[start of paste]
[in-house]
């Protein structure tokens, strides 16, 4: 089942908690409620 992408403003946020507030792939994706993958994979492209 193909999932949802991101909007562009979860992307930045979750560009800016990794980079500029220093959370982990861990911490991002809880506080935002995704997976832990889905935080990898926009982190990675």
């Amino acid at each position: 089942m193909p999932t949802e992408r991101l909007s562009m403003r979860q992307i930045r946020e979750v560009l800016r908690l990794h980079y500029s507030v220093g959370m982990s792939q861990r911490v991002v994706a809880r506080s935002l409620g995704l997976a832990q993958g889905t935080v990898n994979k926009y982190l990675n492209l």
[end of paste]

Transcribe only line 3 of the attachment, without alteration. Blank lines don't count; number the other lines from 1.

């Amino acid at each position: 089942m193909p999932t949802e992408r991101l909007s562009m403003r979860q992307i930045r946020e979750v560009l800016r908690l990794h980079y500029s507030v220093g959370m982990s792939q861990r911490v991002v994706a809880r506080s935002l409620g995704l997976a832990q993958g889905t935080v990898n994979k926009y982190l990675n492209l």